Effect of heat build-up on carbon emissions in chimato compost piles
A study was conducted to determine impacts of heat build-up of chimato compost piles TD0, TD20, TD40, TD50, TD60, TD80 and TD100, made by blending maize stalks with 0, 20, 40, 50, 60, 80 and 100% Tithonia diversifolia, respectively, on carbon losses and emissions during composting. Compost piles temperatures that determined heat built-up were obtained from previous studies. Organic carbon and total carbon of chimato composts were determined using Kjeldahl method. Relatively, greater carbon reductions were observed in compost piles TD0, TD20, and TD40 (that experienced prolonged high thermophilic temperatures (temperature >60°C)) than compost piles TD50 and TD60 (that experienced a short-lived thermophilic temperatures (45≤60°C)). The prolonged high temperatures increased kinetic energy of chemical species CO2 and CH4 that became more volatile and probably escaped from the compost piles in large quantities resulting in significant carbon emissions. Relatively, short-lived heat built-up in TD50 and TD60 resulted in minimal carbon reduction, hence minimal carbon emissions. Therefore, chimato composts TD50 and TD60 significantly reduce compost pile carbon emissions (p=0.05, ɑ=0.001) and should be recommended to mitigate effects of climate change.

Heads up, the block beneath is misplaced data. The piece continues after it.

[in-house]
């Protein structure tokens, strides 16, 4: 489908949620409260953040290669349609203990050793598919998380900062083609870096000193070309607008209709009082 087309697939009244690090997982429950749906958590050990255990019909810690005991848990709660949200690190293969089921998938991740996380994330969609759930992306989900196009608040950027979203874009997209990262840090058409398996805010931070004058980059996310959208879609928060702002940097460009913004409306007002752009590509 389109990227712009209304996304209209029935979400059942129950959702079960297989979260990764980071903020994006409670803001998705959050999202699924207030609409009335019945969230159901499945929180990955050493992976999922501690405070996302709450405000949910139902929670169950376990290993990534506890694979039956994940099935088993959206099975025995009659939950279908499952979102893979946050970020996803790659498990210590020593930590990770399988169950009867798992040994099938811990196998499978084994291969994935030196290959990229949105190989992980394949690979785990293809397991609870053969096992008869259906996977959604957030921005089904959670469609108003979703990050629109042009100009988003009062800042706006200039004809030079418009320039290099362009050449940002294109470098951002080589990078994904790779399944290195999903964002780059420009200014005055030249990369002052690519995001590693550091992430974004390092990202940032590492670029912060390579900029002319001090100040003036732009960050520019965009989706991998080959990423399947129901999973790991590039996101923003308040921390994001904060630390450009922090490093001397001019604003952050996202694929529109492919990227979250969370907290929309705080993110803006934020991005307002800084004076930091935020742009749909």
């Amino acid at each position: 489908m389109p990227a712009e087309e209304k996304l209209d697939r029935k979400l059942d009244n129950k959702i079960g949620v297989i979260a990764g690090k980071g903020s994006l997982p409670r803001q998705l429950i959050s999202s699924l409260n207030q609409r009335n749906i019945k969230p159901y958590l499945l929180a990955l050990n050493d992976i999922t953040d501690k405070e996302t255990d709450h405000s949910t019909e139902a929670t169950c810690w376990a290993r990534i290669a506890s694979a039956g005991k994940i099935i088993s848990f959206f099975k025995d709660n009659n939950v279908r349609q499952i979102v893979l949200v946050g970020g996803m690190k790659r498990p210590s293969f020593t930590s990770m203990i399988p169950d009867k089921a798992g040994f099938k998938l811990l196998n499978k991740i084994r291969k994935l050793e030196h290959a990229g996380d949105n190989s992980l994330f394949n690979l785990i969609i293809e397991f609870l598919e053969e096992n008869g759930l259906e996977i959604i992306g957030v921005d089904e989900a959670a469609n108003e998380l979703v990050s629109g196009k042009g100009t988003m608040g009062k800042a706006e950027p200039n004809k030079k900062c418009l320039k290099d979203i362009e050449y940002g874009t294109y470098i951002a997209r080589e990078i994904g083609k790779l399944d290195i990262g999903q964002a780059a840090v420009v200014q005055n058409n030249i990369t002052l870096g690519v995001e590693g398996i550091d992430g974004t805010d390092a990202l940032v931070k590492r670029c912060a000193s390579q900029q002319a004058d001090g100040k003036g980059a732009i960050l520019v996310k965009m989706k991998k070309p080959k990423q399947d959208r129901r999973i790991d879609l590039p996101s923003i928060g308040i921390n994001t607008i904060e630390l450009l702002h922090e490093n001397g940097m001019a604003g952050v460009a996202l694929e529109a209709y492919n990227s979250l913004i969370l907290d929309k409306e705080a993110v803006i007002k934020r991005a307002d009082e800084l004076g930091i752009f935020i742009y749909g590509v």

Key words: Tithonia diversifolia, heat built-up, carbon emissions, carbon reduction, prolonged thermophilic temperatures.